The General Pharmaceutical Council (GPhC) has appointed a new provider to run the common registration assessment for the next three years.
From June, the common registration assessment, which is now held jointly by GPhC and the Pharmaceutical Society of Northern Ireland (PSNI), will be held by the BTL Group online.
In a statement, published on its website yesterday (12 January), the GPhC also confirmed it would be running two exam sittings in 2022 - as was the case before the pandemic began.
More information for GPhC candidates on assessment dates, the location of test centres and booking procedures will be available on the GPhC website in the coming week, it added.
This news comes after several students, who sat their exams during the pandemic, faced issues booking and sitting their assessments while the temporary assessment provider, Person Vue, ran the exams.
Duncan Rudkin, chief executive of the GPhC, confirmed that BTL has ‘extensive experience of running high stakes healthcare examinations similar to the common registration assessment’.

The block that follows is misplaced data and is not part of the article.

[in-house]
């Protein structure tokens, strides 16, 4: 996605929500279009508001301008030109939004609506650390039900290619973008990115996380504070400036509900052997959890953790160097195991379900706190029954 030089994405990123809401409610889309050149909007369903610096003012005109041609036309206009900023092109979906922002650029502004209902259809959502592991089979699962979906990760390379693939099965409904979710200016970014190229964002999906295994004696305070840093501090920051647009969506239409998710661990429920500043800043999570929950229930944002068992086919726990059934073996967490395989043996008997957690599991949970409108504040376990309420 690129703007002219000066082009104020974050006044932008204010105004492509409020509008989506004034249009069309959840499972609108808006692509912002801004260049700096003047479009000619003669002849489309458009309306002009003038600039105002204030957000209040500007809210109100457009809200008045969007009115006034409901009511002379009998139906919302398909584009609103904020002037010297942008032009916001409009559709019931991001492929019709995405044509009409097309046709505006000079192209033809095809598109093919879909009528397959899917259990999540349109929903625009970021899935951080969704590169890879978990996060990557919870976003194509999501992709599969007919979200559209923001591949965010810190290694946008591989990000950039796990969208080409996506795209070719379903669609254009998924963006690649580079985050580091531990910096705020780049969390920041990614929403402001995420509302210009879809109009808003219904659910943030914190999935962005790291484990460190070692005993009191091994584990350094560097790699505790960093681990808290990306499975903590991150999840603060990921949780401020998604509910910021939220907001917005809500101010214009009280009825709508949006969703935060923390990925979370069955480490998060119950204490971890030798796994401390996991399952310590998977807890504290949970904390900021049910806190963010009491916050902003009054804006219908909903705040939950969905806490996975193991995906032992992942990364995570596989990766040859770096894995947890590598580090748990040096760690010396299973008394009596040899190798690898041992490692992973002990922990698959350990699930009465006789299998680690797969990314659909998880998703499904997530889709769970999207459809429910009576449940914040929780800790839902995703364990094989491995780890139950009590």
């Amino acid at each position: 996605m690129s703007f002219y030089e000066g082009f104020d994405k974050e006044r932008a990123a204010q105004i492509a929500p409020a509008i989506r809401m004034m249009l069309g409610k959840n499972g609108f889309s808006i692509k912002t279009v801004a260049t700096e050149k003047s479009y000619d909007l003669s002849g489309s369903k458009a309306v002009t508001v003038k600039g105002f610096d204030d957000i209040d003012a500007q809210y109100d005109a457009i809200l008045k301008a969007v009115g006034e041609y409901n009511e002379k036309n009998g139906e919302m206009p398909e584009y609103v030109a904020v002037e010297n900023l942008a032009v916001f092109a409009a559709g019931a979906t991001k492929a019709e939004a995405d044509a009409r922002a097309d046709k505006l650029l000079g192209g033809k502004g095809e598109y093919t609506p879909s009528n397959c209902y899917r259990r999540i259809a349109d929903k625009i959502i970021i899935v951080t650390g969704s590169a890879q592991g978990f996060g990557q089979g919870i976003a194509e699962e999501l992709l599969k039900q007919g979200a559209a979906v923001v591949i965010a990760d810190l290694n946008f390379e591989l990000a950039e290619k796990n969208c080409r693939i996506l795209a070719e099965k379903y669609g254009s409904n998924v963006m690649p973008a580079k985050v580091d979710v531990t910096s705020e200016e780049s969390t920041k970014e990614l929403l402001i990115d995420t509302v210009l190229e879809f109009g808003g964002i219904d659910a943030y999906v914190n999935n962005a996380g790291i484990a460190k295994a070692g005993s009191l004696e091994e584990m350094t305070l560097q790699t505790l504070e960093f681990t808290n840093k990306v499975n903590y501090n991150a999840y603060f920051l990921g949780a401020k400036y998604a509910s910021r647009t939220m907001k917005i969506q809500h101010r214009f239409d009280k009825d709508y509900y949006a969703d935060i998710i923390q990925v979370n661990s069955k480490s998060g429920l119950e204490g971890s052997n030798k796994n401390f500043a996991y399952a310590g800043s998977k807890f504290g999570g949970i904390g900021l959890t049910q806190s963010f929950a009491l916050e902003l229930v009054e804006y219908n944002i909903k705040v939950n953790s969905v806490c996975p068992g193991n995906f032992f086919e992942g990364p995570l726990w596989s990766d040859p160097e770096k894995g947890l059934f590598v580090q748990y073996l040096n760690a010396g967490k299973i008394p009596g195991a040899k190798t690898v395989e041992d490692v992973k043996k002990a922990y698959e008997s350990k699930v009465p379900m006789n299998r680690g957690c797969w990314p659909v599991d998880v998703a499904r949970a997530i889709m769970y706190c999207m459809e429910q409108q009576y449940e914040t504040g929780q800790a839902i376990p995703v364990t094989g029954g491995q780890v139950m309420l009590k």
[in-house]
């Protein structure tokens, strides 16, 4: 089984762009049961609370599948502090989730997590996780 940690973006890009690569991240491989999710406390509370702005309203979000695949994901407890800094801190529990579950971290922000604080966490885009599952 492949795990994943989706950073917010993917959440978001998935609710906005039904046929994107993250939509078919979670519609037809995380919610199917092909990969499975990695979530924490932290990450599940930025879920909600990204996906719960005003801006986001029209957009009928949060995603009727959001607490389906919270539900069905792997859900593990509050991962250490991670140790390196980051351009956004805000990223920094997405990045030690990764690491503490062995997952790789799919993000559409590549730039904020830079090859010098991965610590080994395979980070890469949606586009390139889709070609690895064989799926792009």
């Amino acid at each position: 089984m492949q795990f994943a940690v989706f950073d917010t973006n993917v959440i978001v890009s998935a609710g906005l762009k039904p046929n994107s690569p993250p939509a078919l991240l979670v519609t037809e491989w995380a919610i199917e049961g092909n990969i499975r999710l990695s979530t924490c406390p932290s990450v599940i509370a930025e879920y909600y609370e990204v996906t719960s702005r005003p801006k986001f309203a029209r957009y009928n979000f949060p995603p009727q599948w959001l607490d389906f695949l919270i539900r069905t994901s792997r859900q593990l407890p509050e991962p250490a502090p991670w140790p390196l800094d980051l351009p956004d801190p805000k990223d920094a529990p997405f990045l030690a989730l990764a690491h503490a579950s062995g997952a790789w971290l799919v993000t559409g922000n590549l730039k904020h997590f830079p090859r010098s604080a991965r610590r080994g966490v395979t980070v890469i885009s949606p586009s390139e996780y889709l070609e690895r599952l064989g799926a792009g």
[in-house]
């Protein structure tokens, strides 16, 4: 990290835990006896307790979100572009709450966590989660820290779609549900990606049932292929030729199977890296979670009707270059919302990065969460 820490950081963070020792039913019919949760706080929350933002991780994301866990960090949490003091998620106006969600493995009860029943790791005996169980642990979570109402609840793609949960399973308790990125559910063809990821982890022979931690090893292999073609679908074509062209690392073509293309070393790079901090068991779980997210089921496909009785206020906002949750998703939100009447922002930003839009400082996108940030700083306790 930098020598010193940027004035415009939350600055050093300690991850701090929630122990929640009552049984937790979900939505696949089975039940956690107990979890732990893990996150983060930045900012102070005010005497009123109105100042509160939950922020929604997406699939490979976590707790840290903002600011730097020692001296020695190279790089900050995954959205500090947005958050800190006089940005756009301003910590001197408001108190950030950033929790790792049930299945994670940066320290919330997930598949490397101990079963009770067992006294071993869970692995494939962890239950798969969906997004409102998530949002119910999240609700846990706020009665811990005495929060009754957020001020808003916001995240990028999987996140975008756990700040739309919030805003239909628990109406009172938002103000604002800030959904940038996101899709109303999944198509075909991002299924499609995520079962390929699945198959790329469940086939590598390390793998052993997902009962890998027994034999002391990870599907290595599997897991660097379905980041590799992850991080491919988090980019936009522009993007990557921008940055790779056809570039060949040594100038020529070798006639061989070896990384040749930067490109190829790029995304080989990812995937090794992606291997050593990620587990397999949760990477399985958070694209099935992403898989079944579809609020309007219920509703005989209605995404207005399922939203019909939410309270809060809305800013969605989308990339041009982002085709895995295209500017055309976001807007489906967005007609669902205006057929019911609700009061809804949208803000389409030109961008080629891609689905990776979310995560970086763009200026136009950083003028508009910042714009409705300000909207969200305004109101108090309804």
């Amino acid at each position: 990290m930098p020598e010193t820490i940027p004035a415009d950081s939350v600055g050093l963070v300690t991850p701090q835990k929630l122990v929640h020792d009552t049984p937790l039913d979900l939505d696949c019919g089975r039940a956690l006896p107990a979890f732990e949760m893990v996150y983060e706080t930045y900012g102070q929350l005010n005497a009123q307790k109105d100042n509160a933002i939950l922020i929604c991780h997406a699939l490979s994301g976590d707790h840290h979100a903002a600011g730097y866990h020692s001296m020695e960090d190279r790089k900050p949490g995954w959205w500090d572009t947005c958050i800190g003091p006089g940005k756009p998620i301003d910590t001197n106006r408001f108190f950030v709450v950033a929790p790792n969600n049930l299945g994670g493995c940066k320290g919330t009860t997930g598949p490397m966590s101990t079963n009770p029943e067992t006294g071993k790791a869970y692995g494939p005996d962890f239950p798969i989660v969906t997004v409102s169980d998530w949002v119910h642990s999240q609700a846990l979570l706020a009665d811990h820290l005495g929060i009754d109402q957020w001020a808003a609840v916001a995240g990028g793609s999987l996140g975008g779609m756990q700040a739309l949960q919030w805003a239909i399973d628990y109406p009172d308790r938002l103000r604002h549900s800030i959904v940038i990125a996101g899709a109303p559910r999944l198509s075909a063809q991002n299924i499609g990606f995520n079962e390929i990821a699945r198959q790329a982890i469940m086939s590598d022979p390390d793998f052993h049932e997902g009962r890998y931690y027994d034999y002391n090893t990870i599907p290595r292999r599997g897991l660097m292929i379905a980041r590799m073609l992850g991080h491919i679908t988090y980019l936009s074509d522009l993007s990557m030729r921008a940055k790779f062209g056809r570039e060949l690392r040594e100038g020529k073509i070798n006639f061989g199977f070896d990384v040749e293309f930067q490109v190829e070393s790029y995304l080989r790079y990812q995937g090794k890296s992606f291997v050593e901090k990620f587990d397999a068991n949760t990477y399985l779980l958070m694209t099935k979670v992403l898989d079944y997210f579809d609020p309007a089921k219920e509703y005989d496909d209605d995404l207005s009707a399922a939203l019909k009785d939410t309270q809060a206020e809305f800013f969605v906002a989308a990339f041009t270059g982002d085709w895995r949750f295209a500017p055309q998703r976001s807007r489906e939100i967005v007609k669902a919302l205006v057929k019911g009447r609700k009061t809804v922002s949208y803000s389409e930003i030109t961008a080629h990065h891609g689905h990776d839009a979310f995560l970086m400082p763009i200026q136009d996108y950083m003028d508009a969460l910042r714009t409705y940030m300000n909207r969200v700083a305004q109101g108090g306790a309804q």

According to the GPhC, the provider’s experience includes delivering services to clinical clients, including the Royal College of Paediatrics and Child Health and the Royal College of Ophthalmology.
Mr Rudkin added: ‘The information provided by BTL during the tender process has given us the necessary assurance that they can support us in continuing to deliver a fair and robust assessment that tests candidates’ ability to register as a pharmacist.
‘We will now work closely with BTL on arrangements for the sittings in 2022, to make sure we can provide a positive experience for candidates,’ he said.
Trevor Patterson, PSNI chief executive and interim registrar said: ‘We are looking forward to continuing our partnership with the GPhC and building on the success of the November registration assessment by jointly delivering a UK-
In November, The GPhC and the PSNI
The GPhC and PSNI first announced that they would introduce a common registration exam across the UK in 2019 to ‘fully harmonise’ pharmacy education across the UK.